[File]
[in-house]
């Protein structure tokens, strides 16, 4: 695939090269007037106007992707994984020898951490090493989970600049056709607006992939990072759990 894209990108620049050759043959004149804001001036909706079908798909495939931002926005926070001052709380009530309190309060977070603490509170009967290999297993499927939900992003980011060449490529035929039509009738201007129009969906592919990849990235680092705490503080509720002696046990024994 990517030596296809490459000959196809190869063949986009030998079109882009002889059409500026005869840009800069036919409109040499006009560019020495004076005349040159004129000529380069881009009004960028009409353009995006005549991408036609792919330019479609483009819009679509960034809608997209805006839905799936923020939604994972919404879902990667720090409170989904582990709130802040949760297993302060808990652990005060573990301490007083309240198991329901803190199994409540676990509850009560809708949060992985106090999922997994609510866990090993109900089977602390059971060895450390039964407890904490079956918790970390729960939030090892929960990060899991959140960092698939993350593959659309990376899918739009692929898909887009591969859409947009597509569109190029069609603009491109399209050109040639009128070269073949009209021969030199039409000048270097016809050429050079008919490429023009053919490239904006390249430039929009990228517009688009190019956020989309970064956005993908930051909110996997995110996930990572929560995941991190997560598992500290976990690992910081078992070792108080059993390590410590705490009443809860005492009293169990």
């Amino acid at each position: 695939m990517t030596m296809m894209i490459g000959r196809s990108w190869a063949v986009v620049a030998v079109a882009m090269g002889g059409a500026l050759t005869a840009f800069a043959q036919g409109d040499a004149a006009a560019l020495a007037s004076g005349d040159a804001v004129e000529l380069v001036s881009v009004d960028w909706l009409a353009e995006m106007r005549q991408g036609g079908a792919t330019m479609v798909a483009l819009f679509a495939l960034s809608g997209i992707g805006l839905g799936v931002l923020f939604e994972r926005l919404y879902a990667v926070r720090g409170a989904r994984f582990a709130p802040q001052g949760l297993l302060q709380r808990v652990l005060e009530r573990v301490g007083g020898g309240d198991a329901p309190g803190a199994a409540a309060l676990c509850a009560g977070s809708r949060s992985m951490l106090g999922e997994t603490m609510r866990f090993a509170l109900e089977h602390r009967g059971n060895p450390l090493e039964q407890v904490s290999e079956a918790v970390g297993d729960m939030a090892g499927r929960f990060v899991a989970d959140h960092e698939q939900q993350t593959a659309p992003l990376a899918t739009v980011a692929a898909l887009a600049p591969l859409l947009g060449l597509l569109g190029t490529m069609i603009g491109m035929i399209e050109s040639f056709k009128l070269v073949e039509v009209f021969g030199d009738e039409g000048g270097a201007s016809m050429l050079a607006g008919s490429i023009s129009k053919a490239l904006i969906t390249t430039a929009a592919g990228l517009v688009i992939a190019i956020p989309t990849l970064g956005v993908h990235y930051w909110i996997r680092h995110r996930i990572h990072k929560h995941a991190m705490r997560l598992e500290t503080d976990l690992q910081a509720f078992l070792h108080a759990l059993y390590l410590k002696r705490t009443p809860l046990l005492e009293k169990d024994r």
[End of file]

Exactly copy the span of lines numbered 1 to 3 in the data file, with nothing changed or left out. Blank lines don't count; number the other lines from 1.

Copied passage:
[in-house]
């Protein structure tokens, strides 16, 4: 695939090269007037106007992707994984020898951490090493989970600049056709607006992939990072759990 894209990108620049050759043959004149804001001036909706079908798909495939931002926005926070001052709380009530309190309060977070603490509170009967290999297993499927939900992003980011060449490529035929039509009738201007129009969906592919990849990235680092705490503080509720002696046990024994 990517030596296809490459000959196809190869063949986009030998079109882009002889059409500026005869840009800069036919409109040499006009560019020495004076005349040159004129000529380069881009009004960028009409353009995006005549991408036609792919330019479609483009819009679509960034809608997209805006839905799936923020939604994972919404879902990667720090409170989904582990709130802040949760297993302060808990652990005060573990301490007083309240198991329901803190199994409540676990509850009560809708949060992985106090999922997994609510866990090993109900089977602390059971060895450390039964407890904490079956918790970390729960939030090892929960990060899991959140960092698939993350593959659309990376899918739009692929898909887009591969859409947009597509569109190029069609603009491109399209050109040639009128070269073949009209021969030199039409000048270097016809050429050079008919490429023009053919490239904006390249430039929009990228517009688009190019956020989309970064956005993908930051909110996997995110996930990572929560995941991190997560598992500290976990690992910081078992070792108080059993390590410590705490009443809860005492009293169990």
């Amino acid at each position: 695939m990517t030596m296809m894209i490459g000959r196809s990108w190869a063949v986009v620049a030998v079109a882009m090269g002889g059409a500026l050759t005869a840009f800069a043959q036919g409109d040499a004149a006009a560019l020495a007037s004076g005349d040159a804001v004129e000529l380069v001036s881009v009004d960028w909706l009409a353009e995006m106007r005549q991408g036609g079908a792919t330019m479609v798909a483009l819009f679509a495939l960034s809608g997209i992707g805006l839905g799936v931002l923020f939604e994972r926005l919404y879902a990667v926070r720090g409170a989904r994984f582990a709130p802040q001052g949760l297993l302060q709380r808990v652990l005060e009530r573990v301490g007083g020898g309240d198991a329901p309190g803190a199994a409540a309060l676990c509850a009560g977070s809708r949060s992985m951490l106090g999922e997994t603490m609510r866990f090993a509170l109900e089977h602390r009967g059971n060895p450390l090493e039964q407890v904490s290999e079956a918790v970390g297993d729960m939030a090892g499927r929960f990060v899991a989970d959140h960092e698939q939900q993350t593959a659309p992003l990376a899918t739009v980011a692929a898909l887009a600049p591969l859409l947009g060449l597509l569109g190029t490529m069609i603009g491109m035929i399209e050109s040639f056709k009128l070269v073949e039509v009209f021969g030199d009738e039409g000048g270097a201007s016809m050429l050079a607006g008919s490429i023009s129009k053919a490239l904006i969906t390249t430039a929009a592919g990228l517009v688009i992939a190019i956020p989309t990849l970064g956005v993908h990235y930051w909110i996997r680092h995110r996930i990572h990072k929560h995941a991190m705490r997560l598992e500290t503080d976990l690992q910081a509720f078992l070792h108080a759990l059993y390590l410590k002696r705490t009443p809860l046990l005492e009293k169990d024994r």